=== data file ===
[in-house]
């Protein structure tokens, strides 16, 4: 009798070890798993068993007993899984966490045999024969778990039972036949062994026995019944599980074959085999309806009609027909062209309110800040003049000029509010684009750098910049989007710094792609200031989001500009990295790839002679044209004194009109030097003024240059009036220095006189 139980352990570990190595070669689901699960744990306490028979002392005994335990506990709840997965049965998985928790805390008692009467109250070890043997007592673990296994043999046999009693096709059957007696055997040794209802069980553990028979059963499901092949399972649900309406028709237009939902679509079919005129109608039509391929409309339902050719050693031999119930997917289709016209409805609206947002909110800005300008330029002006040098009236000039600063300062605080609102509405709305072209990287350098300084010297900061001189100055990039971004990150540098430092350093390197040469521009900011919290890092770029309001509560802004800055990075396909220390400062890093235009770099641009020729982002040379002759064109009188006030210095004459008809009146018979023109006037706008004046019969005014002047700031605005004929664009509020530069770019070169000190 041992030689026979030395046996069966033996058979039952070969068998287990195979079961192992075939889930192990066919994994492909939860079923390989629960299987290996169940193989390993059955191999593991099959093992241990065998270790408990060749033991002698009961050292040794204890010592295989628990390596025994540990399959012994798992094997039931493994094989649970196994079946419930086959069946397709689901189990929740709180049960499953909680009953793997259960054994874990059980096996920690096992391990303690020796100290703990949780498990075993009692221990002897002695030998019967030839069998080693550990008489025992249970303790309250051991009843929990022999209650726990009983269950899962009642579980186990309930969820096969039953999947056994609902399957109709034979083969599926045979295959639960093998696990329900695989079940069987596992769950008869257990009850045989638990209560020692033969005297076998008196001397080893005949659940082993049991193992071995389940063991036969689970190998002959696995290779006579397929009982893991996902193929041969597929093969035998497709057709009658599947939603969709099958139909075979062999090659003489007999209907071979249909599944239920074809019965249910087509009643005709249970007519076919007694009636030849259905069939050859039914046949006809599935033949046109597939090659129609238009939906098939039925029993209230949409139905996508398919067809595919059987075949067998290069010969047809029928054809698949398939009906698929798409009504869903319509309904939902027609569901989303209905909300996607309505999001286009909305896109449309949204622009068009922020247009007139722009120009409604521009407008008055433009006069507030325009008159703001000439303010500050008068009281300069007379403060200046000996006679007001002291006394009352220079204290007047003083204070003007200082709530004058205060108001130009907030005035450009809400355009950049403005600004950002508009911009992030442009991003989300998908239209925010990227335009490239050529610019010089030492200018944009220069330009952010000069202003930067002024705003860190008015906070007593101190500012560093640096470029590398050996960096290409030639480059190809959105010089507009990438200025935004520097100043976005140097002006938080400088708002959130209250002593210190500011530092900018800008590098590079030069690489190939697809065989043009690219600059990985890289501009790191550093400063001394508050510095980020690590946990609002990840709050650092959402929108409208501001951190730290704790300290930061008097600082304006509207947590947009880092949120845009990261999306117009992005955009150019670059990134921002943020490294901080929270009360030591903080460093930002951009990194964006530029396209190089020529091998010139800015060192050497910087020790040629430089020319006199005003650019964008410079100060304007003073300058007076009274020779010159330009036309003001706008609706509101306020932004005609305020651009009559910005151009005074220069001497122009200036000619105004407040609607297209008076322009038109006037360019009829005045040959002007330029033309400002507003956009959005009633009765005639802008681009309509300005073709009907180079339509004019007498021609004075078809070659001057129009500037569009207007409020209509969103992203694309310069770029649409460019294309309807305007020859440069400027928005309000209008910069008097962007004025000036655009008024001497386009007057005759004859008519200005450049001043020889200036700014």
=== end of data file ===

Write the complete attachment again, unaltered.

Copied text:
[in-house]
């Protein structure tokens, strides 16, 4: 009798070890798993068993007993899984966490045999024969778990039972036949062994026995019944599980074959085999309806009609027909062209309110800040003049000029509010684009750098910049989007710094792609200031989001500009990295790839002679044209004194009109030097003024240059009036220095006189 139980352990570990190595070669689901699960744990306490028979002392005994335990506990709840997965049965998985928790805390008692009467109250070890043997007592673990296994043999046999009693096709059957007696055997040794209802069980553990028979059963499901092949399972649900309406028709237009939902679509079919005129109608039509391929409309339902050719050693031999119930997917289709016209409805609206947002909110800005300008330029002006040098009236000039600063300062605080609102509405709305072209990287350098300084010297900061001189100055990039971004990150540098430092350093390197040469521009900011919290890092770029309001509560802004800055990075396909220390400062890093235009770099641009020729982002040379002759064109009188006030210095004459008809009146018979023109006037706008004046019969005014002047700031605005004929664009509020530069770019070169000190 041992030689026979030395046996069966033996058979039952070969068998287990195979079961192992075939889930192990066919994994492909939860079923390989629960299987290996169940193989390993059955191999593991099959093992241990065998270790408990060749033991002698009961050292040794204890010592295989628990390596025994540990399959012994798992094997039931493994094989649970196994079946419930086959069946397709689901189990929740709180049960499953909680009953793997259960054994874990059980096996920690096992391990303690020796100290703990949780498990075993009692221990002897002695030998019967030839069998080693550990008489025992249970303790309250051991009843929990022999209650726990009983269950899962009642579980186990309930969820096969039953999947056994609902399957109709034979083969599926045979295959639960093998696990329900695989079940069987596992769950008869257990009850045989638990209560020692033969005297076998008196001397080893005949659940082993049991193992071995389940063991036969689970190998002959696995290779006579397929009982893991996902193929041969597929093969035998497709057709009658599947939603969709099958139909075979062999090659003489007999209907071979249909599944239920074809019965249910087509009643005709249970007519076919007694009636030849259905069939050859039914046949006809599935033949046109597939090659129609238009939906098939039925029993209230949409139905996508398919067809595919059987075949067998290069010969047809029928054809698949398939009906698929798409009504869903319509309904939902027609569901989303209905909300996607309505999001286009909305896109449309949204622009068009922020247009007139722009120009409604521009407008008055433009006069507030325009008159703001000439303010500050008068009281300069007379403060200046000996006679007001002291006394009352220079204290007047003083204070003007200082709530004058205060108001130009907030005035450009809400355009950049403005600004950002508009911009992030442009991003989300998908239209925010990227335009490239050529610019010089030492200018944009220069330009952010000069202003930067002024705003860190008015906070007593101190500012560093640096470029590398050996960096290409030639480059190809959105010089507009990438200025935004520097100043976005140097002006938080400088708002959130209250002593210190500011530092900018800008590098590079030069690489190939697809065989043009690219600059990985890289501009790191550093400063001394508050510095980020690590946990609002990840709050650092959402929108409208501001951190730290704790300290930061008097600082304006509207947590947009880092949120845009990261999306117009992005955009150019670059990134921002943020490294901080929270009360030591903080460093930002951009990194964006530029396209190089020529091998010139800015060192050497910087020790040629430089020319006199005003650019964008410079100060304007003073300058007076009274020779010159330009036309003001706008609706509101306020932004005609305020651009009559910005151009005074220069001497122009200036000619105004407040609607297209008076322009038109006037360019009829005045040959002007330029033309400002507003956009959005009633009765005639802008681009309509300005073709009907180079339509004019007498021609004075078809070659001057129009500037569009207007409020209509969103992203694309310069770029649409460019294309309807305007020859440069400027928005309000209008910069008097962007004025000036655009008024001497386009007057005759004859008519200005450049001043020889200036700014």